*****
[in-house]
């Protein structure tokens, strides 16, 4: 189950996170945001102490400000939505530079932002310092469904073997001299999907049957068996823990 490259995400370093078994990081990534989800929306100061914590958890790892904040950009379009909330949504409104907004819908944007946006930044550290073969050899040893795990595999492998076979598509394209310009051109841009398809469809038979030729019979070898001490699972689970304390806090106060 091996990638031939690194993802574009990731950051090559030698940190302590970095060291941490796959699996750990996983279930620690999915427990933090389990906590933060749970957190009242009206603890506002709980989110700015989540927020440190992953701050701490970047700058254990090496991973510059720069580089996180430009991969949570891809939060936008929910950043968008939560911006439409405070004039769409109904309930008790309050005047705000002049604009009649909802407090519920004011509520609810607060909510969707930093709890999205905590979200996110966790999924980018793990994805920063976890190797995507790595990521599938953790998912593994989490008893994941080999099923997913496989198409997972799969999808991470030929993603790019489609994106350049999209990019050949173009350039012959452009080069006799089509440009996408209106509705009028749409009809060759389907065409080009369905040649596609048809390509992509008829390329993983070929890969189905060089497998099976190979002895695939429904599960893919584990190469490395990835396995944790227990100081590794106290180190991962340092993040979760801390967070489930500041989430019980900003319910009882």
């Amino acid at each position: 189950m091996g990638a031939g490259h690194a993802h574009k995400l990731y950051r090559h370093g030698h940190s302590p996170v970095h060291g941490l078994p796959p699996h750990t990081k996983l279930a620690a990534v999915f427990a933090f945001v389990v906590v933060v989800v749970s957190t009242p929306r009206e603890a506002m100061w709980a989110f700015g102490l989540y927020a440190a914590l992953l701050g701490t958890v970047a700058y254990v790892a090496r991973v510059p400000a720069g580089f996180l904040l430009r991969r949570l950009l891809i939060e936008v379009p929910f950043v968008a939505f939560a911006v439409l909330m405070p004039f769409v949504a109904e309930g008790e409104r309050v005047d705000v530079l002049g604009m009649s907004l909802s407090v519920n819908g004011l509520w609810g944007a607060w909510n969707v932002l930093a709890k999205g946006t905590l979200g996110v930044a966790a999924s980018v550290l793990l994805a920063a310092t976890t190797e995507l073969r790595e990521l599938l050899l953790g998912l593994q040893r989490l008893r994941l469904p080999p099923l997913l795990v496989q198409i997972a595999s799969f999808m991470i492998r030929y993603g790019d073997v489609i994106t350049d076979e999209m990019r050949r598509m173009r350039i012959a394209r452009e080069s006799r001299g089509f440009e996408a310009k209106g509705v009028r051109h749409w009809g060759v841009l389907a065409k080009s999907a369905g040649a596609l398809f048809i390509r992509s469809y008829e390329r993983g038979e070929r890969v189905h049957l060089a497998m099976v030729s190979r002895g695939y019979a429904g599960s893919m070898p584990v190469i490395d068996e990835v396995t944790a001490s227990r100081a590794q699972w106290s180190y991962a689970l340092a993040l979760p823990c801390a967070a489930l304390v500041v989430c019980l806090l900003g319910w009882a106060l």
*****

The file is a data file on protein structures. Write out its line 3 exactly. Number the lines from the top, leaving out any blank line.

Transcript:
């Amino acid at each position: 189950m091996g990638a031939g490259h690194a993802h574009k995400l990731y950051r090559h370093g030698h940190s302590p996170v970095h060291g941490l078994p796959p699996h750990t990081k996983l279930a620690a990534v999915f427990a933090f945001v389990v906590v933060v989800v749970s957190t009242p929306r009206e603890a506002m100061w709980a989110f700015g102490l989540y927020a440190a914590l992953l701050g701490t958890v970047a700058y254990v790892a090496r991973v510059p400000a720069g580089f996180l904040l430009r991969r949570l950009l891809i939060e936008v379009p929910f950043v968008a939505f939560a911006v439409l909330m405070p004039f769409v949504a109904e309930g008790e409104r309050v005047d705000v530079l002049g604009m009649s907004l909802s407090v519920n819908g004011l509520w609810g944007a607060w909510n969707v932002l930093a709890k999205g946006t905590l979200g996110v930044a966790a999924s980018v550290l793990l994805a920063a310092t976890t190797e995507l073969r790595e990521l599938l050899l953790g998912l593994q040893r989490l008893r994941l469904p080999p099923l997913l795990v496989q198409i997972a595999s799969f999808m991470i492998r030929y993603g790019d073997v489609i994106t350049d076979e999209m990019r050949r598509m173009r350039i012959a394209r452009e080069s006799r001299g089509f440009e996408a310009k209106g509705v009028r051109h749409w009809g060759v841009l389907a065409k080009s999907a369905g040649a596609l398809f048809i390509r992509s469809y008829e390329r993983g038979e070929r890969v189905h049957l060089a497998m099976v030729s190979r002895g695939y019979a429904g599960s893919m070898p584990v190469i490395d068996e990835v396995t944790a001490s227990r100081a590794q699972w106290s180190y991962a689970l340092a993040l979760p823990c801390a967070a489930l304390v500041v989430c019980l806090l900003g319910w009882a106060l």